The DeHavilland Blog

Friday, May 19, 2006

Cheating the system

From The Simpsons:

Bart: Well Dad, here's my report card. I think you'll be pleasantly surprised.
Homer: [incredulously] A-plus?!? You don't think much of me, do you boy?
Bart: [almost proudly] No sir!
Homer: You know a D turns into a B so easily. You just got greedy.
-- from the 'Kamp Krusty' episode

Cheating and education have gone hand in hand for a long time. But we usually think of it in terms of students, not the administrators, right?

According to Education Sector, individual grade-changing is small fry - a real achievement would be rigging the grades of an entire state, which is exactly what many are doing to varying degrees. From their report "Hot Air: How States Inflate Their Educational Progress Under NCLB":

Critics on both the Left and the Right have charged that the No Child Left Behind Act tramples states' rights by imposing a federally mandated, one-size-fits-all accountability system on the nation's diverse states and schools.

In truth, No Child Left Behind (NCLB) gives states wide discretion to define what students must learn, how that knowledge should be tested, and what test scores constitute “proficiency”—the key elements of any educational accountability system. States also set standards for high school graduation rates, teacher qualifications, school safety and many other aspects of school performance. As a result, states are largely free to define the terms of their own educational success.
Unfortunately, many states have taken advantage of this autonomy to make their educational performance look much better than it really is. In March 2006, they submitted the latest in a series of annual reports to the U.S. Department of Education detailing their progress under NCLB. The reports covered topics ranging from student proficiency and school violence to school district performance and teacher credentials. For every measure, the pattern was the same: a significant number of states used their standard-setting flexibility to inflate the progress that their schools are making and thus minimize the number of schools facing scrutiny under the law.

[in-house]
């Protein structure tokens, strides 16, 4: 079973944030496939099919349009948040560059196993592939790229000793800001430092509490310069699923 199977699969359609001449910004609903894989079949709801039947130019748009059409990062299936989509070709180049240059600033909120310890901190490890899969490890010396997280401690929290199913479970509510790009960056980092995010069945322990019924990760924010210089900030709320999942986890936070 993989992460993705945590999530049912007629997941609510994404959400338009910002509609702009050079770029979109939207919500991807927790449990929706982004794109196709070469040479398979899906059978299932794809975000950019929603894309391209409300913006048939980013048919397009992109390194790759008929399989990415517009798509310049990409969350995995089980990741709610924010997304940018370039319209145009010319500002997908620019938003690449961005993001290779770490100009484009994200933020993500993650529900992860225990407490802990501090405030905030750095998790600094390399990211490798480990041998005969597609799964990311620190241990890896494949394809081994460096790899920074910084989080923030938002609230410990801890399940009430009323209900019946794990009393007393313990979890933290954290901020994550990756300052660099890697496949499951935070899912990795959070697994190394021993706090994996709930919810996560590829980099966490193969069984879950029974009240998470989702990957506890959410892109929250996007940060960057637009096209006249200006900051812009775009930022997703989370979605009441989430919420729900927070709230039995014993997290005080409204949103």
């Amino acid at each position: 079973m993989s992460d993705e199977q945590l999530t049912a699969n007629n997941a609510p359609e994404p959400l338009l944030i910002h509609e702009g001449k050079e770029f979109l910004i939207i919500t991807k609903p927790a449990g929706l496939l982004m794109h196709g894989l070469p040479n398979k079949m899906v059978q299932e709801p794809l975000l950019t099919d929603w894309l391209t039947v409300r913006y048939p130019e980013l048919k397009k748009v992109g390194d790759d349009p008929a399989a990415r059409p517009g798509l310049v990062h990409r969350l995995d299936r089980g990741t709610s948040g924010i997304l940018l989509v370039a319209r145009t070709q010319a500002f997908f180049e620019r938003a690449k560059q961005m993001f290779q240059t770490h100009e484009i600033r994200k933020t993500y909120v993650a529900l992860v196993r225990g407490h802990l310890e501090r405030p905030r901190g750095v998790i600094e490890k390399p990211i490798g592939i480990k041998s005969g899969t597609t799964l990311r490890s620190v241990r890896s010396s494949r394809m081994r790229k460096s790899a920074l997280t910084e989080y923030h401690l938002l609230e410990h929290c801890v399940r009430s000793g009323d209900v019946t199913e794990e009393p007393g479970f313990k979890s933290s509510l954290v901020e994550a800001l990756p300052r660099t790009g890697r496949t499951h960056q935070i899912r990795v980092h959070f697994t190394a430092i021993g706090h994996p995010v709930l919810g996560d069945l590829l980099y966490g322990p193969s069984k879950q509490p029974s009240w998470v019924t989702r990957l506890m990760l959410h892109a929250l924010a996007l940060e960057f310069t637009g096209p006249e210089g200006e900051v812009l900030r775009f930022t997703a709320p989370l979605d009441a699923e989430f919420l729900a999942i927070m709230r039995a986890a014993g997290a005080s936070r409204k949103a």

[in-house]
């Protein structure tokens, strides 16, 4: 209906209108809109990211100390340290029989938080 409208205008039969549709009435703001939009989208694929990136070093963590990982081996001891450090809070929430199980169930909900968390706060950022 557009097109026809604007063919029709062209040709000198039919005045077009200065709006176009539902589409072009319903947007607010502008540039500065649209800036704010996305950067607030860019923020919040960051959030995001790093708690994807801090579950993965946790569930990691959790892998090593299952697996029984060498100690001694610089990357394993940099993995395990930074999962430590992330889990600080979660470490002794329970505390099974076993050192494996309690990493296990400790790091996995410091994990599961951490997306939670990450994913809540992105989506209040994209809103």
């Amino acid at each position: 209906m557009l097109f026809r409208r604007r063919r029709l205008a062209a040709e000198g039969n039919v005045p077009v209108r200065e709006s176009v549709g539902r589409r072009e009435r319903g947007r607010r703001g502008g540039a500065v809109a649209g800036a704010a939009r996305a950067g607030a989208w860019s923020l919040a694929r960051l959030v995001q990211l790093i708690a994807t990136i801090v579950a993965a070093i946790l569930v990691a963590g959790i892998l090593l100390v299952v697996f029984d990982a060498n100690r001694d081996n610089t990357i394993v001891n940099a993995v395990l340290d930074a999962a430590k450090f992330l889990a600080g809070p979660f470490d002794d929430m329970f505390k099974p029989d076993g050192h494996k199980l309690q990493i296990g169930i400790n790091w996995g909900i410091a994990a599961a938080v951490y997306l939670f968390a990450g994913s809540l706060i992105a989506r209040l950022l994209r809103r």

Some states claimed that 80 percent to 90 percent of their students were proficient in reading and math, even though external measures such as the federally funded National Assessment of Educational Progress (NAEP) put the number at 30 percent or below. One state alleged that over 95 percent of their students graduated from high school even as independent studies put the figure closer to 65 percent. Another state determined that 99 percent of its school districts were making adequate progress, while others found that 99 percent of their teachers were highly qualified. Forty-four states reported that zero percent of their schools were persistently dangerous.

This sort of dishonestly boggles the mind - one, that people try it, and two, that we let them get away with it. You've got to admit that we make it easy by not setting uniform definitions of key educational metrics - for example, we don't even have consensus on how to define a dropout, much less what it means to be "proficient" in any particular area. But that doesn't excuse this kind of trickery - it's simply unconscionable.

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